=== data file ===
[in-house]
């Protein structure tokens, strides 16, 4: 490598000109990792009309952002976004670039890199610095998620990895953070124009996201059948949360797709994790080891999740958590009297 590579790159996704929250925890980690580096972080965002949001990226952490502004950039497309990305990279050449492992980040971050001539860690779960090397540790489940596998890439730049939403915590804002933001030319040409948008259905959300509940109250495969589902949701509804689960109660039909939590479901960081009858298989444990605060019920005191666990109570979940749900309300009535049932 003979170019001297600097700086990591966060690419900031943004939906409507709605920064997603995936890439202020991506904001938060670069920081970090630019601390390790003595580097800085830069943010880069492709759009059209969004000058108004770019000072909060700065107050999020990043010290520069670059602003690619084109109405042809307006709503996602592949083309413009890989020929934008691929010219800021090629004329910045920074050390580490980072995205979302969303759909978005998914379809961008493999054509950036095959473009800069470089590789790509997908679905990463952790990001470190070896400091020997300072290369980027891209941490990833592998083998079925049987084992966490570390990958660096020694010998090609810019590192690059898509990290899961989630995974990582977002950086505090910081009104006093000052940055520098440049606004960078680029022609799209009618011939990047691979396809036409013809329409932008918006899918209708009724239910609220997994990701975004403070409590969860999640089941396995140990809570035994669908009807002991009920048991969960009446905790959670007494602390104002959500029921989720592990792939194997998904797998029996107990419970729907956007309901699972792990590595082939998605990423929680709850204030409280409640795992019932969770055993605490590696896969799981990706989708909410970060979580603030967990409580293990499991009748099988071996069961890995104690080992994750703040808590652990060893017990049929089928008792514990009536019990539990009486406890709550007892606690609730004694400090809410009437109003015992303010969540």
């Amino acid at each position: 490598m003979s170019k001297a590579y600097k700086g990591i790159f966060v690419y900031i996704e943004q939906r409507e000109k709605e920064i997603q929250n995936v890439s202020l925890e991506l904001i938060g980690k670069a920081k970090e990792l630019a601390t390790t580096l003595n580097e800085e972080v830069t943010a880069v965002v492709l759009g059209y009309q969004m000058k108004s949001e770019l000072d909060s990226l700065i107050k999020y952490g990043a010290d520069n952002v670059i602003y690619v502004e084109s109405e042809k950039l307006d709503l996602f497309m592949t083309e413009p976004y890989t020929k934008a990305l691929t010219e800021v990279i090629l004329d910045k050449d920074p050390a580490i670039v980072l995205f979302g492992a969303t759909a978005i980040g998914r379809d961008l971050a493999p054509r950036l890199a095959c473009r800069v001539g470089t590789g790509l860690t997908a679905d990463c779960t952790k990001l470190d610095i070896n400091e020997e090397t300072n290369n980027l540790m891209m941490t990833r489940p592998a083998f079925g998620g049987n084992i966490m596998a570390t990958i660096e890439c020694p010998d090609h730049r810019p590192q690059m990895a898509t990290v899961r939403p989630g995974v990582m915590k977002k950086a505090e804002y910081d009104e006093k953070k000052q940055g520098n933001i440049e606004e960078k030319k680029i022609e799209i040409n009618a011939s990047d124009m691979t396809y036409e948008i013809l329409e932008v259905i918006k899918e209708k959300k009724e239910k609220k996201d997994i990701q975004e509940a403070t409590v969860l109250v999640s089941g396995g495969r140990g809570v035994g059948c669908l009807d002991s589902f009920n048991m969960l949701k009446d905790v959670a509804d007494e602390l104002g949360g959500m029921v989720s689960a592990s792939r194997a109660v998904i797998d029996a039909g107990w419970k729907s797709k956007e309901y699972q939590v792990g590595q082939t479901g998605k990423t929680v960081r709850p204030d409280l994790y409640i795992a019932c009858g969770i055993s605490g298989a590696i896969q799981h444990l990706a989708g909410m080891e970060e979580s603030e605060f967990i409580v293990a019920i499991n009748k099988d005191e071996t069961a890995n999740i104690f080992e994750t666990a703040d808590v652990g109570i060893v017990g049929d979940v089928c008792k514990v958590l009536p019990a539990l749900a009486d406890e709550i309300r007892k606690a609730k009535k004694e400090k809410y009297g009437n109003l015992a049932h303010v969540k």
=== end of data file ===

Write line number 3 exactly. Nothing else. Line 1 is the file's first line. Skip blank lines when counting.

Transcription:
């Amino acid at each position: 490598m003979s170019k001297a590579y600097k700086g990591i790159f966060v690419y900031i996704e943004q939906r409507e000109k709605e920064i997603q929250n995936v890439s202020l925890e991506l904001i938060g980690k670069a920081k970090e990792l630019a601390t390790t580096l003595n580097e800085e972080v830069t943010a880069v965002v492709l759009g059209y009309q969004m000058k108004s949001e770019l000072d909060s990226l700065i107050k999020y952490g990043a010290d520069n952002v670059i602003y690619v502004e084109s109405e042809k950039l307006d709503l996602f497309m592949t083309e413009p976004y890989t020929k934008a990305l691929t010219e800021v990279i090629l004329d910045k050449d920074p050390a580490i670039v980072l995205f979302g492992a969303t759909a978005i980040g998914r379809d961008l971050a493999p054509r950036l890199a095959c473009r800069v001539g470089t590789g790509l860690t997908a679905d990463c779960t952790k990001l470190d610095i070896n400091e020997e090397t300072n290369n980027l540790m891209m941490t990833r489940p592998a083998f079925g998620g049987n084992i966490m596998a570390t990958i660096e890439c020694p010998d090609h730049r810019p590192q690059m990895a898509t990290v899961r939403p989630g995974v990582m915590k977002k950086a505090e804002y910081d009104e006093k953070k000052q940055g520098n933001i440049e606004e960078k030319k680029i022609e799209i040409n009618a011939s990047d124009m691979t396809y036409e948008i013809l329409e932008v259905i918006k899918e209708k959300k009724e239910k609220k996201d997994i990701q975004e509940a403070t409590v969860l109250v999640s089941g396995g495969r140990g809570v035994g059948c669908l009807d002991s589902f009920n048991m969960l949701k009446d905790v959670a509804d007494e602390l104002g949360g959500m029921v989720s689960a592990s792939r194997a109660v998904i797998d029996a039909g107990w419970k729907s797709k956007e309901y699972q939590v792990g590595q082939t479901g998605k990423t929680v960081r709850p204030d409280l994790y409640i795992a019932c009858g969770i055993s605490g298989a590696i896969q799981h444990l990706a989708g909410m080891e970060e979580s603030e605060f967990i409580v293990a019920i499991n009748k099988d005191e071996t069961a890995n999740i104690f080992e994750t666990a703040d808590v652990g109570i060893v017990g049929d979940v089928c008792k514990v958590l009536p019990a539990l749900a009486d406890e709550i309300r007892k606690a609730k009535k004694e400090k809410y009297g009437n109003l015992a049932h303010v969540k």